Robert Chisholm, 54

Who: Long-time Halifax Atlantic MP from 1991 to 2003, Chrisholm went on to become NovaScotia NDP leader in 1996 until his federal election in May.

Big issue? A strong, stable and growing NDP – he cites his experience in opposition and in power as evidence he’s ready to be Prime Minister.

Who’s backing? Ryan Cleary, Newfoundland and Labrador MP, and the CUPE union in that province.

Who’s not?  Chisholm does not speak French, a skill essential to wooing Quebec voters.

Nathan Cullin, 39

Who: MP for Skeena-Bulkley Valley, nearSmithers, B.C.

Big issues? Climate change, cross-party cooperation (including electoral alliances), opposes tar sands; restarting the Canadian Wheat Board, and reform of the electoral system away from current first-past-the-post system.

Who’s backing? Four B.C. MLAs – Robin Austin, Gary Coons, Doug Donaldson and Norm Macdonald. Was awarded “Favourite Up-and-Comer Rookie Politician” by federal MPs in 2004.

Quirky or Quotable: Has stated he “represents the land as much as the people,” a belief he learned from Tsimshian, Nisga’a and Haida elders in his riding. He once challenged Liberal environment minister Stéphane Dion to take a blood test to demonstrate environmental toxins.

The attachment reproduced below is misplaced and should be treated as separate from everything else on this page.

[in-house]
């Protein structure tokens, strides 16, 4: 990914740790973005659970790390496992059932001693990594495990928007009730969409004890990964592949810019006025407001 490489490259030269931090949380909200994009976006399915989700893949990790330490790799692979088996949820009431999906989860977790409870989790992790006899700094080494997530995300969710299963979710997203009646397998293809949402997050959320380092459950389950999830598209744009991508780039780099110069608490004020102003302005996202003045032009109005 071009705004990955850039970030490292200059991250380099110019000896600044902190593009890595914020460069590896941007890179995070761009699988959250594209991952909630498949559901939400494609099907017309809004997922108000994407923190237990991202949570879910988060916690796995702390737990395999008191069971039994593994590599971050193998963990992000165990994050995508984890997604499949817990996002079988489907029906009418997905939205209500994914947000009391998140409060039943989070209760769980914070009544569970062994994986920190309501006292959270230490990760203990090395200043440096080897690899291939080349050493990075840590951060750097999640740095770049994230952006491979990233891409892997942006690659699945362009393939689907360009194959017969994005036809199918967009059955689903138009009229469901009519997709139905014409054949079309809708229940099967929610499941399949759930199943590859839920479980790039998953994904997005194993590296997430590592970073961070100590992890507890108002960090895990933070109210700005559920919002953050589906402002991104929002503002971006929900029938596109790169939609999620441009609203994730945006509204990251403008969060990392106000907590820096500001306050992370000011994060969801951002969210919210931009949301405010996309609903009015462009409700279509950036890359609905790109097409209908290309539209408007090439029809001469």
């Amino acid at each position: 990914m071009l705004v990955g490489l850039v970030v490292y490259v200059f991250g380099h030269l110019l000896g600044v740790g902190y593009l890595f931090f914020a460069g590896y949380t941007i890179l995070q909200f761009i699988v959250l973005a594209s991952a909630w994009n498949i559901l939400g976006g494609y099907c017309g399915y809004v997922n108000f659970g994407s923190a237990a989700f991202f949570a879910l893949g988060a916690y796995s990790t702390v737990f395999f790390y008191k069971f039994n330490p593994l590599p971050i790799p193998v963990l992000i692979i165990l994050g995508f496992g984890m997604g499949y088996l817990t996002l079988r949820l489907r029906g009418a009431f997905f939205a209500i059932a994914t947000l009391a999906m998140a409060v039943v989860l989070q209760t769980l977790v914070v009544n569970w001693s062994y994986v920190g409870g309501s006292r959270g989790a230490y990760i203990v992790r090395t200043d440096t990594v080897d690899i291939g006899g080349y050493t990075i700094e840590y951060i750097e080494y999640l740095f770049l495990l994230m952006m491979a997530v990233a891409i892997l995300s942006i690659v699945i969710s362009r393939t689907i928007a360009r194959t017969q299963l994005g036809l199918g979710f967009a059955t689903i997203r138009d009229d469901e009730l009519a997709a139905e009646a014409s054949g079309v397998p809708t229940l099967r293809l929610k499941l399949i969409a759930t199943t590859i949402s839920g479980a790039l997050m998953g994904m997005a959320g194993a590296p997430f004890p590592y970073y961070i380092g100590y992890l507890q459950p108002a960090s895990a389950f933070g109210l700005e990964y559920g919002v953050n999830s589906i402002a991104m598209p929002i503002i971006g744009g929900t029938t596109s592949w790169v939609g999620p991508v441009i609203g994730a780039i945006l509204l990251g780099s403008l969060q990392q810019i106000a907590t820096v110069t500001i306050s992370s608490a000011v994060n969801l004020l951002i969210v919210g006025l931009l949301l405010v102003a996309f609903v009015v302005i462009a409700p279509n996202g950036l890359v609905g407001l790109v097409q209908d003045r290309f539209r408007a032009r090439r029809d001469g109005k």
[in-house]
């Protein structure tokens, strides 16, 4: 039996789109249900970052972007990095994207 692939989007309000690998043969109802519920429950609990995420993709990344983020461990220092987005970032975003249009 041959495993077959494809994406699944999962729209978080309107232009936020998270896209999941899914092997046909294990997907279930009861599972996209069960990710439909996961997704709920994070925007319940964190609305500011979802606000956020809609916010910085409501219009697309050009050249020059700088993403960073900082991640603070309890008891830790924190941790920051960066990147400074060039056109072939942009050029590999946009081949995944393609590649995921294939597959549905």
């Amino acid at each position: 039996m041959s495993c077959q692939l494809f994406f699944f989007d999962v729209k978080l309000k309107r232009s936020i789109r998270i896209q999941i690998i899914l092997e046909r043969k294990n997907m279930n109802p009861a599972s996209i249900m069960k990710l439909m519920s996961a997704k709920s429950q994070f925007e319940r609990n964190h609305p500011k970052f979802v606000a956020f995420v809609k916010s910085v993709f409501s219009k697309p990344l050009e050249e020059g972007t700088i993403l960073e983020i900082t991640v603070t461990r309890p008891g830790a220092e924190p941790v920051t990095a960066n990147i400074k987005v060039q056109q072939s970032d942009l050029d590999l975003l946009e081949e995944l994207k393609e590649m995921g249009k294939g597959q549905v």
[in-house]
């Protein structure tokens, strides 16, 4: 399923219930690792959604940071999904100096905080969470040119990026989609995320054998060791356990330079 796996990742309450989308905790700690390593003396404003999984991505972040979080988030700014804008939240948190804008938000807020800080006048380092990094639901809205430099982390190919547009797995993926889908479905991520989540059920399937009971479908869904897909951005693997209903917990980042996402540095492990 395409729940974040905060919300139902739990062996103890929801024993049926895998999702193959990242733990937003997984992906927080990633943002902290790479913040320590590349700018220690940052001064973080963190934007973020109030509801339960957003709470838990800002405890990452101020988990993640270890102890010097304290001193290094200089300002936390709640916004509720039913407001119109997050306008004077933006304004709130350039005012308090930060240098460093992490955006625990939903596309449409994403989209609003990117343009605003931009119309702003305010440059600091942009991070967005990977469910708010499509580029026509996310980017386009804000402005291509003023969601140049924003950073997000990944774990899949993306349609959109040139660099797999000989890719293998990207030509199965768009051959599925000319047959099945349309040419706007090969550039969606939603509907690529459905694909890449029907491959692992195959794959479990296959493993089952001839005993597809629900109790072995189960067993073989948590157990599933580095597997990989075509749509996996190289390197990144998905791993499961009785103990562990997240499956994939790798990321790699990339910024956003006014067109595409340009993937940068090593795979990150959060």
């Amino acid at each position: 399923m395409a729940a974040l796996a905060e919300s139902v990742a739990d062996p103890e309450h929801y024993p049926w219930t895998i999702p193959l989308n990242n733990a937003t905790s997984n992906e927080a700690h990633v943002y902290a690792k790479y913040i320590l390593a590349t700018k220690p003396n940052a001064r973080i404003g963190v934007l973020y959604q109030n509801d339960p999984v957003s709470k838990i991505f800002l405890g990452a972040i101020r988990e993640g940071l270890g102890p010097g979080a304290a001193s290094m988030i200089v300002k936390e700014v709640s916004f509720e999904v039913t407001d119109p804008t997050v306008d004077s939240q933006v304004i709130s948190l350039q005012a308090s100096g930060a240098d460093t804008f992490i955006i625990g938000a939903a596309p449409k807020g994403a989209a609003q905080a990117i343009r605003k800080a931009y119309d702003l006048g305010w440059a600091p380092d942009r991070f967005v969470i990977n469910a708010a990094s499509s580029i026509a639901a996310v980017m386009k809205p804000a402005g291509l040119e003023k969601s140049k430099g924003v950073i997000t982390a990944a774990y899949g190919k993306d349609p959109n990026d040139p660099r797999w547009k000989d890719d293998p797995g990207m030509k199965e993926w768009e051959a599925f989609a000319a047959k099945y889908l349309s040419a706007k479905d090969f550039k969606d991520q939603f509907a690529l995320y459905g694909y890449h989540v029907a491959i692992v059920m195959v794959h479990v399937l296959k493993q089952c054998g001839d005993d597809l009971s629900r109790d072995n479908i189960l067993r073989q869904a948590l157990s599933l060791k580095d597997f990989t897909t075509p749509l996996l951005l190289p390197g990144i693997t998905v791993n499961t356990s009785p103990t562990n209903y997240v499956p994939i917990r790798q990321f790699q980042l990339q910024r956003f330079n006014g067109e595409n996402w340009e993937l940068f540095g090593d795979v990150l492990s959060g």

A critic of tar sands pipelines and free trade, Cullin said in a House of Commons debate on the pipelines: “If that is the member’s idea of a good economy for the future, I loathe to think what else he would do to the manufacturing sector, the auto sector and the aerospace sector, sectors that we built up with good government policy, not with this mantra of free trade for all and everyone will have a chicken in their pot.”
Paul Dewar, 48

Who: The Ottawa-Centre MP who succeeded EdBroadbent, Dewar is NDP’s foreign affairs critic and a former leader of the Ottawa teachers union.

Big issue? Electoral reform (Dewar sits on the board of Fair Vote Canada, which campaigns for proportional representation and finance limits).

Who’s backing?